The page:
A letter from a reader about Grade deflation, Army-style
During World War II I learned navigation from Pan American Airways, which flew from Dinner Key, Florida, and was under contract with the Air Corps. Pan Am would not allow anyone to have a passing grade as a navigator with an average below 80. The Army, on the other hand was not allowed to flunk anyone, unless his average was below 70 percent. Easy: A Pan Am numerical grade of 80 was made equal to an Army grade of 70. The ratio of Army to Pan Am is then 70/80, or 0.875. Thus, the same Pan Am 80 X .875 = 70. If the same ratio were used it would be impossible to get an Army A, since even 100 on a Pan Am test would result in an Army score below 90 (100 X 0.875 = 87.5). Our whole class would get no A grades. We worked our butts off for the Pan Am 80, and let someone else figure our Army score and the percentage of A’s.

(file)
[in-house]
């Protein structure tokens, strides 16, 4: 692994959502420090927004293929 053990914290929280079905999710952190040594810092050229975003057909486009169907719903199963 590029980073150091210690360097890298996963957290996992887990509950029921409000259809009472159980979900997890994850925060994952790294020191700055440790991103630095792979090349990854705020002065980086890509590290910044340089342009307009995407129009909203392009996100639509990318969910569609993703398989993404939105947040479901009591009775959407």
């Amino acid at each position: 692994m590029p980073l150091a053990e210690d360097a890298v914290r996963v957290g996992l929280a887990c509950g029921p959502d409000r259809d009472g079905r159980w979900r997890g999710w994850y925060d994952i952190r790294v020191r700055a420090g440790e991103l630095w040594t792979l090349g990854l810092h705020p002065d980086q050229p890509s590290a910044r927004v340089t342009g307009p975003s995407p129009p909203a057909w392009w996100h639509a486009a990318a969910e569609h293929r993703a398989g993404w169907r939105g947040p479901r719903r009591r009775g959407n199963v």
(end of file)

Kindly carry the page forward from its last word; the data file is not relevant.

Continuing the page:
WILLIAM A. KELLY ’49
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